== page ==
Wednesday, December 29, 2010

Painted Lady


 

Wanting to believe it was Grandma in that painting drew me to the window in the mall every time I happened to go shopping or eat my lunch there. I would make a special trip upstairs to the art gallery tucked into a very quiet corner overlooking the cacophony of mothers corralling toddlers, of teenagers shyly flirting, and of weary men trudging behind their wives to Sears or J.C. Penney. So frequent were my trips to see that woman in the painting who looked frighteningly, yet, amazingly like her that I would ever so slowly, so as not to attract the attention of the staff inside, move my way window by window, painting by painting, to the shop case outside the doorway where the very large painting was displayed alone, leaning lazily against the metal easel.

To gaze at her, sitting in the wicker chair on the emerald lawn, watching the children playing tag around her, was to take me back to the visits with her when I was young. So enthralled with the scene, I would search that painting for the face of my mother amongst the women gathered near the picnic table, gingham cloth beneath the spread of potato salad, fried chicken and half-empty iced tea glasses.

 I would scrutinize the men too. Was that my father, head half-turned and throwing a comment over his shoulder as he threw the horseshoe towards the steel pin in the ground to the left near the bushes in the background? Perhaps. Maybe. It was possible, wasn't it?

And then my eyes would always return to the painted woman who was my Grandma, and I would carefully study the participants in that game of tag, and hope that this time I would see a child that looked like me.

But I never did. In fact none of us, save for my Grandma, was there on that emerald lawn, or at the picnic table, or in the horseshoe pit, or even on the covered porch of the farmhouse, to enjoy the curve of her lips as she smiled in that chair.

And I would feel a longing so great for her that I would have to close my eyes to see her again. To hear her laugh, to smell her cinnamon rolls, and to taste her creamed peas. I would visualize her black, cast iron skillet sitting on the back burner of the stove next to a covered tin labeled "Grease," and think about the meals she would prepare after she would reheat the grease, the farm way. I would remember the way I would watch my parents play pinochle with Grandma and Pappy, their laughter scattering across the linoleum as each heart was laid down at the kitchen table. I stood behind them stroking Peanuts, Grandma's mongrel dog, who had one lower tooth that stuck out past her shiny black lips, and would try to stay quiet so as not to be told to go outside and find something else to do. Eventually, either my curiosity would get me banned, or boredom would prevail, and I would scurry outside or into the living room to vie with my sister for the button organ to play Moonlight Sonata over and over, since that was the one song we had both perfected.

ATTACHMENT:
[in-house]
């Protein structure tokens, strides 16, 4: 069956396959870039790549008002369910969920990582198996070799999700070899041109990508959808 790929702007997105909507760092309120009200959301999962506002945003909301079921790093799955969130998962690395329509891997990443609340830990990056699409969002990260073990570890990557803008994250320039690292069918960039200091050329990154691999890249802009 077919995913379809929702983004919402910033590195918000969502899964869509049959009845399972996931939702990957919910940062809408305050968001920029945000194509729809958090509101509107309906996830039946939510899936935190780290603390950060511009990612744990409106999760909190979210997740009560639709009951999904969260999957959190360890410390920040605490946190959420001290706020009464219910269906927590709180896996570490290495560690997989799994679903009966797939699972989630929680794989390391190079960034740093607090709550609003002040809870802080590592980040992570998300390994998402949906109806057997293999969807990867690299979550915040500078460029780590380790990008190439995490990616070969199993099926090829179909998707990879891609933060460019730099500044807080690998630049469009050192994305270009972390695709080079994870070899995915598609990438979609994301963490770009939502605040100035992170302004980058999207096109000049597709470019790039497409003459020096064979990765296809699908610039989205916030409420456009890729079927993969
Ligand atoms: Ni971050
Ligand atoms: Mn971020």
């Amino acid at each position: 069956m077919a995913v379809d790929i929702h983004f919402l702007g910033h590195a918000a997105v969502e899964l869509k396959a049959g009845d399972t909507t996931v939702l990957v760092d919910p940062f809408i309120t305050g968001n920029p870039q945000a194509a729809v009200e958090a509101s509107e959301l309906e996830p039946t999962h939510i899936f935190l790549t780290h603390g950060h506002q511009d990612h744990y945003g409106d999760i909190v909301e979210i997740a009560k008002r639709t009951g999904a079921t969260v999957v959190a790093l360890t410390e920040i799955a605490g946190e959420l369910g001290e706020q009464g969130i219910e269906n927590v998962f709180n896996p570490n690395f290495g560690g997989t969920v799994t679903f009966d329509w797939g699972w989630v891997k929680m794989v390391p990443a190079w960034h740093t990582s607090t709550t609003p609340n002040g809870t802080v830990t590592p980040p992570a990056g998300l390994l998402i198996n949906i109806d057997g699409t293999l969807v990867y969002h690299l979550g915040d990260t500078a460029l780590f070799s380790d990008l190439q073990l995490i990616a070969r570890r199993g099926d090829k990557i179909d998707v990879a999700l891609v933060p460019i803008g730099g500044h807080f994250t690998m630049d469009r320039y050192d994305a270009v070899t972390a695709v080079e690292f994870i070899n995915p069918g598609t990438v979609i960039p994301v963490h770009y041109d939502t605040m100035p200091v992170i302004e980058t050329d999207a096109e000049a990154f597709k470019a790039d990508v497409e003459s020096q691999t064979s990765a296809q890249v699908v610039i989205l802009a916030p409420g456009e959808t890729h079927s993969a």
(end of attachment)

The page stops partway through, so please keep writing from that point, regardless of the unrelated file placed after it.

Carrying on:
Then my thoughts would go back to the summer I spent an entire week in that little prairie town with Grandma and Pappy when I was in seventh grade, and remember feeling quite honored and finally oh-so-grown-up. She taught me to make pie crust from scratch one day that week, and then how to fill it with the creamy satin of the custard we had made together. We waited expectantly for the edges of the pie circle to brown, and I was thrilled when I was able to proudly remove it from the oven and serve it to my grandparents with the cream we had whipped by hand.
That week I was also privy to her much-coveted recipe for her home-made cinnamon rolls. The taste and smell of the sugar and cinnamon as we rolled the dough out on the kitchen table was mouthwatering, and to say that I was in dessert heaven that week is an enormous understatement. I loved that week getting to know my Grandma better, and was sad when it ended, even though I was getting a little homesick and, yes, missing my Mom and Dad and sisters.

However, heaven seems to come at a price here on earth. After I entered high school, I learned a secret about my Grandma that made me realize that all people have human frailties.

My Grandma was addicted to Valium.

Now, it was the belief of the medical community back in the late sixties and early seventies that Valium wasn't addictive, and could be dispensed at will. I don't know what circumstances first prompted my Grandma's doctor to prescribe the anti-anxiety pills so profusely, or even when, but it was later discovered that her need grew so great that she would visit more than one doctor to have her prescriptions renewed. After the family found out and tried to take them away from her, she became more secretive and would hide them in plastic bags in the toilet tank, or between the mattresses of her bed. Ironically, she did not die from her addiction but from a heart-attack many years later. Perhaps she overcame the need for the pills, I am not sure.

This is a Grandma I did not know - did not see.



To me, she is still the woman who fell in love with the much older man who had staked a claim with his brother, and had a farmstead on the wind-whipped prairie. Who married young and had nine children. Who lost two infant sons and survived the Great Depression. She had my mother and gave her the spit and fire of her spirit. She is that woman who taught me how to bake, who took me bowling for the first time, who proudly guided the family along the tawny ridge of a hill to see the "dinosaur tooth" she had discovered while arrow-head hunting with Pappy, and had to finally give up after weeks of trying to dig it up.

She is that painted woman in the wicker chair watching over her family with the smile on her face.

The painting is long gone. So is the mall. As is my youth.

But the vision of that emerald green lawn and the wicker chair lingers on.

I miss you, Grandma.


1 comment:

Ian said...

excellent,bravo